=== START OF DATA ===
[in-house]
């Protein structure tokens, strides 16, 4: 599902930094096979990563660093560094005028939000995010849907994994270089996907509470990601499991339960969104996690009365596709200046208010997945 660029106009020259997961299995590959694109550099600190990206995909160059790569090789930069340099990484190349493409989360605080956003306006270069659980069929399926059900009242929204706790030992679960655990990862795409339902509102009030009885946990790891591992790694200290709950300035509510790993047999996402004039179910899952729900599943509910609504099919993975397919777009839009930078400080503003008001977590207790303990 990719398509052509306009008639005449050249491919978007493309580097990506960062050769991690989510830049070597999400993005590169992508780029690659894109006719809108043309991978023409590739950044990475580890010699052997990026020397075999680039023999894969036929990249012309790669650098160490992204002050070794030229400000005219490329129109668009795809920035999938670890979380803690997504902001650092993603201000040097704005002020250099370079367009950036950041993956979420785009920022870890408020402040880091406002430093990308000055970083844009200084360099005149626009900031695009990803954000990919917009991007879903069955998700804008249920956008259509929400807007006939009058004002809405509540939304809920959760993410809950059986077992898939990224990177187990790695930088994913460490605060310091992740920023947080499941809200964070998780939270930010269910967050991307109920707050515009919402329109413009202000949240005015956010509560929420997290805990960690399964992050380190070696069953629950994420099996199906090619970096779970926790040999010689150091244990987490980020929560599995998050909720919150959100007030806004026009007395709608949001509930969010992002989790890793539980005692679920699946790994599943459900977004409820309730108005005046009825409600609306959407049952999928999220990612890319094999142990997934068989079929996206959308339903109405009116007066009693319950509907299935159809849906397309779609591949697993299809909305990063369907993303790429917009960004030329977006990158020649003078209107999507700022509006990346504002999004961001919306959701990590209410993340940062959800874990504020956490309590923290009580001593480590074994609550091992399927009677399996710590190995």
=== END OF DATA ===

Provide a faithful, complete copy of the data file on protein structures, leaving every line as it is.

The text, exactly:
[in-house]
């Protein structure tokens, strides 16, 4: 599902930094096979990563660093560094005028939000995010849907994994270089996907509470990601499991339960969104996690009365596709200046208010997945 660029106009020259997961299995590959694109550099600190990206995909160059790569090789930069340099990484190349493409989360605080956003306006270069659980069929399926059900009242929204706790030992679960655990990862795409339902509102009030009885946990790891591992790694200290709950300035509510790993047999996402004039179910899952729900599943509910609504099919993975397919777009839009930078400080503003008001977590207790303990 990719398509052509306009008639005449050249491919978007493309580097990506960062050769991690989510830049070597999400993005590169992508780029690659894109006719809108043309991978023409590739950044990475580890010699052997990026020397075999680039023999894969036929990249012309790669650098160490992204002050070794030229400000005219490329129109668009795809920035999938670890979380803690997504902001650092993603201000040097704005002020250099370079367009950036950041993956979420785009920022870890408020402040880091406002430093990308000055970083844009200084360099005149626009900031695009990803954000990919917009991007879903069955998700804008249920956008259509929400807007006939009058004002809405509540939304809920959760993410809950059986077992898939990224990177187990790695930088994913460490605060310091992740920023947080499941809200964070998780939270930010269910967050991307109920707050515009919402329109413009202000949240005015956010509560929420997290805990960690399964992050380190070696069953629950994420099996199906090619970096779970926790040999010689150091244990987490980020929560599995998050909720919150959100007030806004026009007395709608949001509930969010992002989790890793539980005692679920699946790994599943459900977004409820309730108005005046009825409600609306959407049952999928999220990612890319094999142990997934068989079929996206959308339903109405009116007066009693319950509907299935159809849906397309779609591949697993299809909305990063369907993303790429917009960004030329977006990158020649003078209107999507700022509006990346504002999004961001919306959701990590209410993340940062959800874990504020956490309590923290009580001593480590074994609550091992399927009677399996710590190995």